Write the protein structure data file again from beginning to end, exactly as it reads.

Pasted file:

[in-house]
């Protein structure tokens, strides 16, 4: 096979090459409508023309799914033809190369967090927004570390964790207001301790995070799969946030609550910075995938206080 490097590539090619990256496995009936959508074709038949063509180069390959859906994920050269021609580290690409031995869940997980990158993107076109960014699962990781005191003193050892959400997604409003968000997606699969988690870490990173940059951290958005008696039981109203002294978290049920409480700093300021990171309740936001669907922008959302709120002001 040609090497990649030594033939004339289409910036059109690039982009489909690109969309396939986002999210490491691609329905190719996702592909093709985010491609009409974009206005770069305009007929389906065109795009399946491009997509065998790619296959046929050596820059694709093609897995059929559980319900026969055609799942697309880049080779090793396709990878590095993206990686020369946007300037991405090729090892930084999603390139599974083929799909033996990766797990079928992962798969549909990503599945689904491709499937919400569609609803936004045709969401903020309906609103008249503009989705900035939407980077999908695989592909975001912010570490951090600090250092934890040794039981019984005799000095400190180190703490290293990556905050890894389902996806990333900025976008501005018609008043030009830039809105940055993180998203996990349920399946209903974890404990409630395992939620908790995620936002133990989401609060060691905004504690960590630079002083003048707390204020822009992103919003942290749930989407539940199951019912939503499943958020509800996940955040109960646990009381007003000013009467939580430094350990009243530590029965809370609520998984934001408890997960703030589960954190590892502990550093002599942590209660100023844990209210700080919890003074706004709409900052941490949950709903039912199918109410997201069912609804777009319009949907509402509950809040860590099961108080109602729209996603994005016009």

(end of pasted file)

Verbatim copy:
[in-house]
């Protein structure tokens, strides 16, 4: 096979090459409508023309799914033809190369967090927004570390964790207001301790995070799969946030609550910075995938206080 490097590539090619990256496995009936959508074709038949063509180069390959859906994920050269021609580290690409031995869940997980990158993107076109960014699962990781005191003193050892959400997604409003968000997606699969988690870490990173940059951290958005008696039981109203002294978290049920409480700093300021990171309740936001669907922008959302709120002001 040609090497990649030594033939004339289409910036059109690039982009489909690109969309396939986002999210490491691609329905190719996702592909093709985010491609009409974009206005770069305009007929389906065109795009399946491009997509065998790619296959046929050596820059694709093609897995059929559980319900026969055609799942697309880049080779090793396709990878590095993206990686020369946007300037991405090729090892930084999603390139599974083929799909033996990766797990079928992962798969549909990503599945689904491709499937919400569609609803936004045709969401903020309906609103008249503009989705900035939407980077999908695989592909975001912010570490951090600090250092934890040794039981019984005799000095400190180190703490290293990556905050890894389902996806990333900025976008501005018609008043030009830039809105940055993180998203996990349920399946209903974890404990409630395992939620908790995620936002133990989401609060060691905004504690960590630079002083003048707390204020822009992103919003942290749930989407539940199951019912939503499943958020509800996940955040109960646990009381007003000013009467939580430094350990009243530590029965809370609520998984934001408890997960703030589960954190590892502990550093002599942590209660100023844990209210700080919890003074706004709409900052941490949950709903039912199918109410997201069912609804777009319009949907509402509950809040860590099961108080109602729209996603994005016009």